The acting deanship grew Grusby’s already substantial portfolio at the school. In addition to serving as a professor of Molecular Immunology, he also oversees all financial management and compliance issues.

Several current and former faculty, staff, and administrators expressed dismay that Grusby concurrently manages the school’s finances, administrative offices like HR, and academic affairs.

Three senior professors told The Crimson they believe that the role of the academic dean should be to represent the interests of the faculty, even at the expense of the interests of the Dean and other administrators. They worried that Grusby would not be able to serve as a check and balance to Williams.

Datz acknowledged that the school’s administration is aware of concerns about Grusby in an emailed statement. He wrote the concern “has been heard and has been discussed with faculty at multiple meetings.”

Ten current and former faculty, staff, and administrators also said they were concerned about Grusby’s management style, calling him disrespectful and dismissive in his interactions with faculty and staff. One senior faculty member called him “uniformly despised.”

At one point, the School of Public Health's Academic Council — a leadership body comprised of the chairs of the school’s nine departments — held a meeting where attendees raised concerns about Grusby’s behavior and management style, according to two faculty who were present. Williams gave what one termed a “chilling rebuttal” to the concerns, saying removing Grusby was out of the question.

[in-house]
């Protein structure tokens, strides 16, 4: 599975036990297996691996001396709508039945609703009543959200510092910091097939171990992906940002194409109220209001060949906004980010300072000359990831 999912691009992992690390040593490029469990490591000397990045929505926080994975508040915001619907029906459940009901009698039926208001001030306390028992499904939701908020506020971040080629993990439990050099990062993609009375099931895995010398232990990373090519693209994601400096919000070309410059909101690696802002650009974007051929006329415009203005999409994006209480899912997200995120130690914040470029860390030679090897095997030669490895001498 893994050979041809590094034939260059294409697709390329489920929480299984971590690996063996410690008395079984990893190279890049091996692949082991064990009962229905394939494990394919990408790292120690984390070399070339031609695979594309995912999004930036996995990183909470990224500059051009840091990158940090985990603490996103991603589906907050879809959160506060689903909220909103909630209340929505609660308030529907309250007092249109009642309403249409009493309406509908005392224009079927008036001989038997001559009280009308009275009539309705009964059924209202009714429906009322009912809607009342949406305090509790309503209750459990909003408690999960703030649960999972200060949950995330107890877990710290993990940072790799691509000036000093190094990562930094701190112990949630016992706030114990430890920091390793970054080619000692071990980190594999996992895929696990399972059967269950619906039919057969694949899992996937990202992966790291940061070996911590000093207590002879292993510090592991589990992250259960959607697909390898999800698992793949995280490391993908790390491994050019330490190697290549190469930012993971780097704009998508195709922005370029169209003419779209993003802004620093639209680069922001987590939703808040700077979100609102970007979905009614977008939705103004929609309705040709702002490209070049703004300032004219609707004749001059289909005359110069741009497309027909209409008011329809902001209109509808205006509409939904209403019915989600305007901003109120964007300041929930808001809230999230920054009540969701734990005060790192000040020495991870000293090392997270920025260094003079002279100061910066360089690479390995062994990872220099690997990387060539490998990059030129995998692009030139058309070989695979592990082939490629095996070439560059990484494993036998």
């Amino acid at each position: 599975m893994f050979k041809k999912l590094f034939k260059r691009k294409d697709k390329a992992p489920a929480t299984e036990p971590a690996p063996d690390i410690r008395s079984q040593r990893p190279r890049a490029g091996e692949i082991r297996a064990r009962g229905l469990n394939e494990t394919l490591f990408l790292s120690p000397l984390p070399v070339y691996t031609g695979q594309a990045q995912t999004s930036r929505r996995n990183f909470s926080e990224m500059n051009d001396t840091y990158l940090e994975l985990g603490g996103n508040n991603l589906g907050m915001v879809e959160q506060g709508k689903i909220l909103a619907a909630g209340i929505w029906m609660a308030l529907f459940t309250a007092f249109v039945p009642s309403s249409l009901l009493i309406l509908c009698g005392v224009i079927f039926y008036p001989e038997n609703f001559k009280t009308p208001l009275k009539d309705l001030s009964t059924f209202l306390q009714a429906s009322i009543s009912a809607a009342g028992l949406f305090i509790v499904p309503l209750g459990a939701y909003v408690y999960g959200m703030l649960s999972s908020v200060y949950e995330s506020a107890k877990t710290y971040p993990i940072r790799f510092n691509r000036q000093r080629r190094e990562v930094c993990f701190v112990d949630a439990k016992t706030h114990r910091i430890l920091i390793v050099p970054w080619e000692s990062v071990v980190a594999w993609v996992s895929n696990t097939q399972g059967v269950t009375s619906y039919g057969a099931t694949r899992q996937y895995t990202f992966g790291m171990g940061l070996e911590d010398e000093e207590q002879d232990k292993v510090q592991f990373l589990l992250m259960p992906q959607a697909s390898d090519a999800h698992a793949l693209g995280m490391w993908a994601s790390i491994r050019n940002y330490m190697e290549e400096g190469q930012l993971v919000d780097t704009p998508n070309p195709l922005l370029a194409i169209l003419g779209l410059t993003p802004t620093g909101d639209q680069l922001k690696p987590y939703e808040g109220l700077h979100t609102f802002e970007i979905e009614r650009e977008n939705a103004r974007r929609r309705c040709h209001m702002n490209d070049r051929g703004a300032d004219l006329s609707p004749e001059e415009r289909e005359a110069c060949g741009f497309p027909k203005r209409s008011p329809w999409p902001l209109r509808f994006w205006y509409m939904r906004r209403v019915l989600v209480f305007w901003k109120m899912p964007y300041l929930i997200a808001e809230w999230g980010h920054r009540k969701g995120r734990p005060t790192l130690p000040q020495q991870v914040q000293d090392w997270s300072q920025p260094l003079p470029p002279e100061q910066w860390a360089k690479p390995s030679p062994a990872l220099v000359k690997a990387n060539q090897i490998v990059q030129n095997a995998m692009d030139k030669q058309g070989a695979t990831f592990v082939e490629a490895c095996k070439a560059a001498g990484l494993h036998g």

Current and former faculty, staff, and administrators said that because Grusby oversees the HR department, they do not feel comfortable bringing up concerns about him and Williams to that office.

At one point, a former School of Public Health administrator turned to external authorities with complaints.

In late 2018, the administrator brought a case against the School of Public Health before the Massachusetts Executive Office of Labor and Workforce Development, arguing that she faced a hostile work environment that caused her to leave her job. The office agreed, according to hearing documents obtained by The Crimson.

Findings of fact in the office’s decision state that, after believing a subordinate had been “unprofessional” and “aggressive” toward her, the administrator brought concerns to HR multiple times, but was ignored.

The decision also states that the administrator believed Williams shielded the subordinate from harm and failed to communicate with the administrator about her regular job duties, despite the fact that she reported directly to Williams.